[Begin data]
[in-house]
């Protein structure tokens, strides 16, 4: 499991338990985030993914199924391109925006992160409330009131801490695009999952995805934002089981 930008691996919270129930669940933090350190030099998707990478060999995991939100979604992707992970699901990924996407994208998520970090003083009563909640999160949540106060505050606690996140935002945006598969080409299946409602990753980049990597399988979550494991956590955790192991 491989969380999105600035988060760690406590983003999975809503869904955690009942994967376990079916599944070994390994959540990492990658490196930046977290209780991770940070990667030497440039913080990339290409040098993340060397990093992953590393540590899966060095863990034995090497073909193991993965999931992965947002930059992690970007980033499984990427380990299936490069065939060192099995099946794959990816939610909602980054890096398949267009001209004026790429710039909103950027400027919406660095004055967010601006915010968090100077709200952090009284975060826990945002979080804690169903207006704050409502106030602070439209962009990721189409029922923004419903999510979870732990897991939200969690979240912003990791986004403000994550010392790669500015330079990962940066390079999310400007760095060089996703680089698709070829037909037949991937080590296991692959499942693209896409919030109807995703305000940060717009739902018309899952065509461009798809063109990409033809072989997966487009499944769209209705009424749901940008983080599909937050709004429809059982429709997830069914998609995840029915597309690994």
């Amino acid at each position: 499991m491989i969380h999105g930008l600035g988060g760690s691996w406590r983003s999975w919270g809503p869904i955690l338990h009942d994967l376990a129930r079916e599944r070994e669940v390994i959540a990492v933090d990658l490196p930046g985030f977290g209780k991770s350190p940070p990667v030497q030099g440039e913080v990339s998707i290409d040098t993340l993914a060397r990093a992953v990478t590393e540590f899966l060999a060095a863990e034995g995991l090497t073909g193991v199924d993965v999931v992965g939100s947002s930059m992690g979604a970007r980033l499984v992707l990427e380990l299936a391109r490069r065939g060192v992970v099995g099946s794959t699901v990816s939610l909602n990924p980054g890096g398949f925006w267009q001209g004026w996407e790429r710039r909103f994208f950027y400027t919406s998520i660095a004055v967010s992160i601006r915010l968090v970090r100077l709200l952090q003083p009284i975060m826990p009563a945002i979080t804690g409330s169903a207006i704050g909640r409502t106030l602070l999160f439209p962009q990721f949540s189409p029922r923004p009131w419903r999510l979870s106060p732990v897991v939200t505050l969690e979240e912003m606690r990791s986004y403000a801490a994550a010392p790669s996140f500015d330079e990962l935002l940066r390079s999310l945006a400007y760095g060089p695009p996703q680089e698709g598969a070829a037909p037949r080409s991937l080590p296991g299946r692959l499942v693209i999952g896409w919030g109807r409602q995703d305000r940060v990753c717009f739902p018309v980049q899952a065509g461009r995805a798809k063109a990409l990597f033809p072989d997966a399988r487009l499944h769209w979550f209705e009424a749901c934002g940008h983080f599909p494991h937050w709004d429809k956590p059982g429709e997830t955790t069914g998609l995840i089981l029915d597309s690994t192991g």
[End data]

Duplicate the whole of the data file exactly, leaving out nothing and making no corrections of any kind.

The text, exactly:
[in-house]
């Protein structure tokens, strides 16, 4: 499991338990985030993914199924391109925006992160409330009131801490695009999952995805934002089981 930008691996919270129930669940933090350190030099998707990478060999995991939100979604992707992970699901990924996407994208998520970090003083009563909640999160949540106060505050606690996140935002945006598969080409299946409602990753980049990597399988979550494991956590955790192991 491989969380999105600035988060760690406590983003999975809503869904955690009942994967376990079916599944070994390994959540990492990658490196930046977290209780991770940070990667030497440039913080990339290409040098993340060397990093992953590393540590899966060095863990034995090497073909193991993965999931992965947002930059992690970007980033499984990427380990299936490069065939060192099995099946794959990816939610909602980054890096398949267009001209004026790429710039909103950027400027919406660095004055967010601006915010968090100077709200952090009284975060826990945002979080804690169903207006704050409502106030602070439209962009990721189409029922923004419903999510979870732990897991939200969690979240912003990791986004403000994550010392790669500015330079990962940066390079999310400007760095060089996703680089698709070829037909037949991937080590296991692959499942693209896409919030109807995703305000940060717009739902018309899952065509461009798809063109990409033809072989997966487009499944769209209705009424749901940008983080599909937050709004429809059982429709997830069914998609995840029915597309690994």
């Amino acid at each position: 499991m491989i969380h999105g930008l600035g988060g760690s691996w406590r983003s999975w919270g809503p869904i955690l338990h009942d994967l376990a129930r079916e599944r070994e669940v390994i959540a990492v933090d990658l490196p930046g985030f977290g209780k991770s350190p940070p990667v030497q030099g440039e913080v990339s998707i290409d040098t993340l993914a060397r990093a992953v990478t590393e540590f899966l060999a060095a863990e034995g995991l090497t073909g193991v199924d993965v999931v992965g939100s947002s930059m992690g979604a970007r980033l499984v992707l990427e380990l299936a391109r490069r065939g060192v992970v099995g099946s794959t699901v990816s939610l909602n990924p980054g890096g398949f925006w267009q001209g004026w996407e790429r710039r909103f994208f950027y400027t919406s998520i660095a004055v967010s992160i601006r915010l968090v970090r100077l709200l952090q003083p009284i975060m826990p009563a945002i979080t804690g409330s169903a207006i704050g909640r409502t106030l602070l999160f439209p962009q990721f949540s189409p029922r923004p009131w419903r999510l979870s106060p732990v897991v939200t505050l969690e979240e912003m606690r990791s986004y403000a801490a994550a010392p790669s996140f500015d330079e990962l935002l940066r390079s999310l945006a400007y760095g060089p695009p996703q680089e698709g598969a070829a037909p037949r080409s991937l080590p296991g299946r692959l499942v693209i999952g896409w919030g109807r409602q995703d305000r940060v990753c717009f739902p018309v980049q899952a065509g461009r995805a798809k063109a990409l990597f033809p072989d997966a399988r487009l499944h769209w979550f209705e009424a749901c934002g940008h983080f599909p494991h937050w709004d429809k956590p059982g429709e997830t955790t069914g998609l995840i089981l029915d597309s690994t192991g």